Top Five Tuesday — Top Five Reflections On Freshman Orientation Week

This week, a large number of students who have grown up at Good Shepherd ventured off to college.

Many of them headed to Clemson, others to UNC or NC State, a few to USC (the one in Columbia, South Carolina, not Los Angeles, California) and still others stayed in the greater Charlotte area.

Nevertheless, all these departures and subsequent conversations with parents gave me pause — as most things do in my nostalgia-filled mind — to go back 39 years to my own Freshman Orienation Week at Princeton University. (I know it’s probably called “First Year Orientation” now, but please for the love of God …)

Here are five of my top memories for that week oh so long ago:

  1. I remember the days and the nights. Why is that noteworthy? Well, it was 1980, the legal drinking age was still 18, and many of my classmates took advantage of the free flowing stuff, so I suspect there are some murky memories out there. I am so blessed (I think) that I never liked the taste of any of it. I wasn’t trying to be a prude; I just wasn’t going to do something that didn’t taste good. I still remember the odd looks I received when, on the second night of Orientation, I went to bed at 9 p.m., an hour when most of my classmates were just revving up.
  2. I was in a triple and one roommate got 800 on his Math SAT while the other was named for the capital of Ghana. True on both counts. My high scoring SAT friend eventually retired at 48 (brains do help, it turns out, especially at the advent of the internet age) and our third compadre, a delightfully eccentric engineer/photographer/philosopher named Accra Shepp, unknowingly prepared me for conversation with the Ghanians who come to Good Shepherd. “Hey, you’re from Ghana? Did you live in Accra?”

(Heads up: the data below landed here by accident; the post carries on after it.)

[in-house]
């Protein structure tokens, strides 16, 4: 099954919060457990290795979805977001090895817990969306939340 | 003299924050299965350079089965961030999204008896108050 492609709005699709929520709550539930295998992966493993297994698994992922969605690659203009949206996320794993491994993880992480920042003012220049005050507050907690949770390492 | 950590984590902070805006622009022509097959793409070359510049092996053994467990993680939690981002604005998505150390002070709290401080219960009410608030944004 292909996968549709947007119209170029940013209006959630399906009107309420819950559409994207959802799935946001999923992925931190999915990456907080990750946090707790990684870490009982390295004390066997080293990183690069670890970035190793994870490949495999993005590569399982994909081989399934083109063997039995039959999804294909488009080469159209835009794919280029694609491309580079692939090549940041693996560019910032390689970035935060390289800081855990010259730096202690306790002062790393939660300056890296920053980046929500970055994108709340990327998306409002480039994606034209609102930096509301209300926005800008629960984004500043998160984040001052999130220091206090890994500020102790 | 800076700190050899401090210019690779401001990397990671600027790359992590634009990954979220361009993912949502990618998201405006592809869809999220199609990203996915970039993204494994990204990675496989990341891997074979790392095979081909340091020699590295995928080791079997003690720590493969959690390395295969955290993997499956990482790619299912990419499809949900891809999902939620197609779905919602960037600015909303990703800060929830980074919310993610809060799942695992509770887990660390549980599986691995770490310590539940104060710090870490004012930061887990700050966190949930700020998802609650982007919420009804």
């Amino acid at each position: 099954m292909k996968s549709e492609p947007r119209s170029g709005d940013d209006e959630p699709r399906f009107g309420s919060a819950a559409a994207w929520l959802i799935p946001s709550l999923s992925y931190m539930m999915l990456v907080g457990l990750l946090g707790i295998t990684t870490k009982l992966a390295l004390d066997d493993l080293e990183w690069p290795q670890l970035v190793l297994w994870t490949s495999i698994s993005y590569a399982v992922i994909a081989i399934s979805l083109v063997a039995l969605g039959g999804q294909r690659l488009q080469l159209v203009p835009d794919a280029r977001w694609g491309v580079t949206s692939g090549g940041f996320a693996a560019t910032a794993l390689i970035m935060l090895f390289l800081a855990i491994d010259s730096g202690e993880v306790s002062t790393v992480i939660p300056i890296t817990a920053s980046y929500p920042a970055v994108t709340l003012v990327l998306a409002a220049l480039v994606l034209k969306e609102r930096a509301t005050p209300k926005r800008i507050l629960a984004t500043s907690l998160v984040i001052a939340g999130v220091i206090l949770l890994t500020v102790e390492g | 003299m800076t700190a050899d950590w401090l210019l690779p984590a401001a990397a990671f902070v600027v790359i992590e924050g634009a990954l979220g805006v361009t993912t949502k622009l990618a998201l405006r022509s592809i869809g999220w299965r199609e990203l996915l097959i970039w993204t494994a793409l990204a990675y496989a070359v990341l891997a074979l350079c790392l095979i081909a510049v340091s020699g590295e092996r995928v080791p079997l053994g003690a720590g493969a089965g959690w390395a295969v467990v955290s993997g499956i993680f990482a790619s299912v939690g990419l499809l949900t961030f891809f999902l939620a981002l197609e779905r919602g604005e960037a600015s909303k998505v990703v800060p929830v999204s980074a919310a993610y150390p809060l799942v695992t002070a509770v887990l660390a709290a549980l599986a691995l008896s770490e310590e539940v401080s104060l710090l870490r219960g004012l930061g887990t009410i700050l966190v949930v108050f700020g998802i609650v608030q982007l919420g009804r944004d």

3. Culture shock was real. Princeton is known as the most “southern” of the Ivies. And I suppose it is. That doesn’t make it southern. At all. Coming from the wide open spaces of Dallas, Texas, New Jersey from the first struck me as both old and cramped. I pretty quickly glommed on to anyone with a southern accent or Texan vibe. (How’d that turn out? I married a woman who grew up … everywhere but the south.)
  4. I took a vow of (temporary) tennis silence. Most tennis players lose their tempers on the court. As I teenager, I had been better than some and worse than others. I promised myself that as I was enfolded into Princeton’s team, I would not make a peep, no matter how badly I played or frustrated I got. And it worked for awhile … in fact, I remember a member of the women’s team (upon whom I might have had a temporary crush) telling me once, “I didn’t think you’d ever make a sound.” I played well that first month though ultimately reverted to my occasional racket throwing, profanity-laced tennis tirades.
  5. I had (and have) a great sister. Just before I left Dallas, my older sister Charlotte, who had been walking with Jesus for 10 years or so by that time, handed me a framed cross-stitch of Proverbs 1:7 that she had made for me: THE FEAR OF THE LORD IS THE BEGINNING OF WISDOM. For all four years at school, I studied underneath those words, and I am convinced that is why studying at Princeton did not threaten my new faith but instead strengthened it. I suppose that’s why I still have that frame and keep it in my office. As I think about the Good Shepherd students beginning their college journeys this week, I hope and pray they have a sister — and a church — just like that.